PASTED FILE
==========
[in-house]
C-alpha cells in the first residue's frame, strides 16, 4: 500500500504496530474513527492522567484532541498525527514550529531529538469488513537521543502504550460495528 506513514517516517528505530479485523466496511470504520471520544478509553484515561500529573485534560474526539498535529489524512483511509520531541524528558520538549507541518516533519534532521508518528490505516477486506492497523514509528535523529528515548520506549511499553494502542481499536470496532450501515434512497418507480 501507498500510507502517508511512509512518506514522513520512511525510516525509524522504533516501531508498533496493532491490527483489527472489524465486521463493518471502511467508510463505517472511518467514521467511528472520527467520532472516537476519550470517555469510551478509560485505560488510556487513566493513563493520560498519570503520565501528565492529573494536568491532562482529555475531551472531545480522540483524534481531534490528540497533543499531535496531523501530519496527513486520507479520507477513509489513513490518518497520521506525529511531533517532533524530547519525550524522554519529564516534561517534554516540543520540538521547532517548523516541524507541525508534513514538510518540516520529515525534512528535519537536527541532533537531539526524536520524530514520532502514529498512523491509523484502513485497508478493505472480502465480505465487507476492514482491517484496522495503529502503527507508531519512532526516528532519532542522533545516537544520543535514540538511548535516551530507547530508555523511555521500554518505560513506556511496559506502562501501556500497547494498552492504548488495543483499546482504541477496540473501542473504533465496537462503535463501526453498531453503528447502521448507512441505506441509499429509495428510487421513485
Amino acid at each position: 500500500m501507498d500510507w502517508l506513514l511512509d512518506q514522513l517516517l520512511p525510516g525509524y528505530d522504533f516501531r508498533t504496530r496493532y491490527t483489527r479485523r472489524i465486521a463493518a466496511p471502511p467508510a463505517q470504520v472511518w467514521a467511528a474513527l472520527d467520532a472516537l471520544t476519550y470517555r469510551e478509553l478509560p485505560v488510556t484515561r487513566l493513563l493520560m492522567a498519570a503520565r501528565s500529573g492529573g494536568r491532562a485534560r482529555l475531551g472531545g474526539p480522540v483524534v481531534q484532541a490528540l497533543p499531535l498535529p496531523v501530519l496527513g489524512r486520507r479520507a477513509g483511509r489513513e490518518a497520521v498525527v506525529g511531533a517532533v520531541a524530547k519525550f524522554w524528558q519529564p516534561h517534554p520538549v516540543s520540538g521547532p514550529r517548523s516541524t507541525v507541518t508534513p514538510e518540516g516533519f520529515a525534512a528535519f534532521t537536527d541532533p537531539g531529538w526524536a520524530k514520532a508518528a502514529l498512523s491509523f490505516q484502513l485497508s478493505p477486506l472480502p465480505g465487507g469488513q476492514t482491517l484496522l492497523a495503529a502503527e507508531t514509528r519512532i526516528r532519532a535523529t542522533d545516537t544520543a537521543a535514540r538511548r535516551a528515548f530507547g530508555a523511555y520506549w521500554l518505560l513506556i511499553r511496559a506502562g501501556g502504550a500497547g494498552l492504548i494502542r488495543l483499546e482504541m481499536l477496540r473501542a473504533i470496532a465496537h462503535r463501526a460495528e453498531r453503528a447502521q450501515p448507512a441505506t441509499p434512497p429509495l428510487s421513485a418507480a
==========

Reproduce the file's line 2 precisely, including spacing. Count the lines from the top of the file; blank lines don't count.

C-alpha cells in the first residue's frame, strides 16, 4: 500500500504496530474513527492522567484532541498525527514550529531529538469488513537521543502504550460495528 506513514517516517528505530479485523466496511470504520471520544478509553484515561500529573485534560474526539498535529489524512483511509520531541524528558520538549507541518516533519534532521508518528490505516477486506492497523514509528535523529528515548520506549511499553494502542481499536470496532450501515434512497418507480 501507498500510507502517508511512509512518506514522513520512511525510516525509524522504533516501531508498533496493532491490527483489527472489524465486521463493518471502511467508510463505517472511518467514521467511528472520527467520532472516537476519550470517555469510551478509560485505560488510556487513566493513563493520560498519570503520565501528565492529573494536568491532562482529555475531551472531545480522540483524534481531534490528540497533543499531535496531523501530519496527513486520507479520507477513509489513513490518518497520521506525529511531533517532533524530547519525550524522554519529564516534561517534554516540543520540538521547532517548523516541524507541525508534513514538510518540516520529515525534512528535519537536527541532533537531539526524536520524530514520532502514529498512523491509523484502513485497508478493505472480502465480505465487507476492514482491517484496522495503529502503527507508531519512532526516528532519532542522533545516537544520543535514540538511548535516551530507547530508555523511555521500554518505560513506556511496559506502562501501556500497547494498552492504548488495543483499546482504541477496540473501542473504533465496537462503535463501526453498531453503528447502521448507512441505506441509499429509495428510487421513485